Artist Focus – Sandro Bonomo
What a busy few months have been for us. When we’re not flying from Germany or America, we’re in London at the Stationery Show.
It’s a dream for us to visit the show, we might be experts in calligraphy but first-and-foremost we’re stationery addicts!
But, during our down time, we grabbed some time with Sandro Bonomo, who has been at Fabriano Boutique across Italy for us in the last few weeks. We wanted to know how he finds his inspiration, where it all began and what he’s got planned for the future!
How did you get into Calligraphy? How long have you been doing it?
I’ve been studying and practicing calligraphy for about 8 years now. I started around 2010, after studying Graphic Design at the IUAV university. At that time I was working part-time as a graphic designer in a company but I wasn’t satisfied enough, I knew I didn’t want to spend my entire day in front of a computer! So I started trying out different things, illustration and digital painting came first but it wasn’t really what I was looking for, then I started experimenting with lettering. One night I was looking through various websites and lettering blogs and I bumped into a video of Luca Barcellona. I was stunned by the way he was writing letters so carefully, knowing exactly where to place each stroke. That was the moment I decided I wanted to become a calligrapher.
How much have you seen calligraphy change in your time working?
Calligraphy changed a lot! I got into it when it started to get a real interest in the mainstream, especially thanks to the various social networks but I did not expect it to become a real phenomenon like it is now. It’s great to see how people incorporate calligraphy in various new fields and how calligraphy is influenced by technology. There are a lot of forward-thinking people that are pushing the boundaries of calligraphy, lettering and type design, it’s a very challenging and exciting time! But as always there is a downside caused of all this exposure. If you’re not into calligraphy and you look for it in the internet, most of the things you’ll find are mediocre stuff. And the like-based system don’t always highlight those who’s work is done properly. You need to know what’s good to recognize it. We might need to start a visual re-education on what’s good and bad!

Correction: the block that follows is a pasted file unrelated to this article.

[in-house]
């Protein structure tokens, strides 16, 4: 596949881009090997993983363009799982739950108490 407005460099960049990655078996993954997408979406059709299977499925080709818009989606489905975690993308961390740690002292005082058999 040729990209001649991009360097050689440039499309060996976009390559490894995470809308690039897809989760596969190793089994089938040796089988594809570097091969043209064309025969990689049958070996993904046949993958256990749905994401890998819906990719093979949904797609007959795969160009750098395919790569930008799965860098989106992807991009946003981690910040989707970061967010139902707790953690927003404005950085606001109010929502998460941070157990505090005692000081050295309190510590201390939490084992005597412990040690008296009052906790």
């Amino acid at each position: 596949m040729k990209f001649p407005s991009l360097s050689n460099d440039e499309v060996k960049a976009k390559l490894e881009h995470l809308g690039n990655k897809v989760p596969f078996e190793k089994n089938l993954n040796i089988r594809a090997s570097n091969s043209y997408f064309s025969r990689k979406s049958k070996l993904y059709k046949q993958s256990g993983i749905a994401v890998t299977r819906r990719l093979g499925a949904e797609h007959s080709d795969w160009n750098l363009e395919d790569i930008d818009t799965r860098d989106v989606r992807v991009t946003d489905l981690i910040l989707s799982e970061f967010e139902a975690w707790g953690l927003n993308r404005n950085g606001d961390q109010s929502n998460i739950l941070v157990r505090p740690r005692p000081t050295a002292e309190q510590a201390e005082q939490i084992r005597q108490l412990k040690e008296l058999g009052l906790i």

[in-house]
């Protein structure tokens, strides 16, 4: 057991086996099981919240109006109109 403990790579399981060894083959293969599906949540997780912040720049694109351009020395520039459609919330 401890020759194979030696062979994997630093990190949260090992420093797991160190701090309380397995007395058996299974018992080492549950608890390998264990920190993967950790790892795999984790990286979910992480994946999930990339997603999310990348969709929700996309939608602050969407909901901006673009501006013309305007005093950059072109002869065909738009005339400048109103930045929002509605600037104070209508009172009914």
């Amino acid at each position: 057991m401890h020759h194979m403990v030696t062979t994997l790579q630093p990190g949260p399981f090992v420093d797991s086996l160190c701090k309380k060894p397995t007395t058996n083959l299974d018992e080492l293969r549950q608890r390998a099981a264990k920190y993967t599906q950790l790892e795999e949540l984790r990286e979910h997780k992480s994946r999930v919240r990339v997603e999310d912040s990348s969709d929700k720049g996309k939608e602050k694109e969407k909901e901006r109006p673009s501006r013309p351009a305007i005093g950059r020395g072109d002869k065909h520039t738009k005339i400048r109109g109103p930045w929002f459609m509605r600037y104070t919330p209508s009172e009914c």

How would you describe your style?
I’ve focused my studies on broad-edge nib calligraphy, especially Italic with its countless variations. I’ve experimented a lot with a wide variety of tools, from the more classical to the unusual ones. I’ve also practiced and experimented with pointed brushes and brushpens. I like both very polished and carefully-written letters as well as a rough and rugged style. But overall, apart from the style, a big focus is on how the whole composition is made and how the letters are communicating formally with each other to create a coherency on form and design on the whole piece.
When it comes to commercial work I don’t have a particular style on letters that I apply every time, to me is much more important to have the right approach for every project, to find the right answer for every problem. When I’m working on more artistic pieces it depends on the mood I’m in, but I do not care much about readability and I prefer to focus on the shape of whole composition. It’s a process that is much more similar to painting or drawing. Lately I’m experimenting with non-traditional mediums, large scale canvases and text-art, but it’s all in a very early stage so I can’t tell much about it!
What inspires you?
Emotions, feelings, music, weird music, art, nature, books, people, … As long as you have the sensibility, you can find inspiration in pretty much everything.
Do you have a favourite word or phrase to write?
I don’t have one.
Do you have a favourite Manuscript product?
My favourite Manuscript products are the Tape nibs. Their best features are sharpness and stiffness, with these features you can achieve some very precise strokes and with a good control of the pressure and rotation, they permit a good range of thickness variation. These nibs are made with a thin but resilient foil and, besides of being very durable, you can achieve a great contrast between thick and thin lines, which I think is the most important feature. Great tools in combination with the Manuscript Calligraphy Inks that have a great flow.
When working, do you have a favourite typeface?
No I don’t. As I said previously, when working the most important thing is to find the right answer for every case. And because every case is different, you can’t approach every situation with a preset in your mind.
We loved working with Sandro and his drive and passion for the written words matches our own!! You can find out more about him and his work via twitter.com/lettersem or Instagram on Instagram.com/goodsem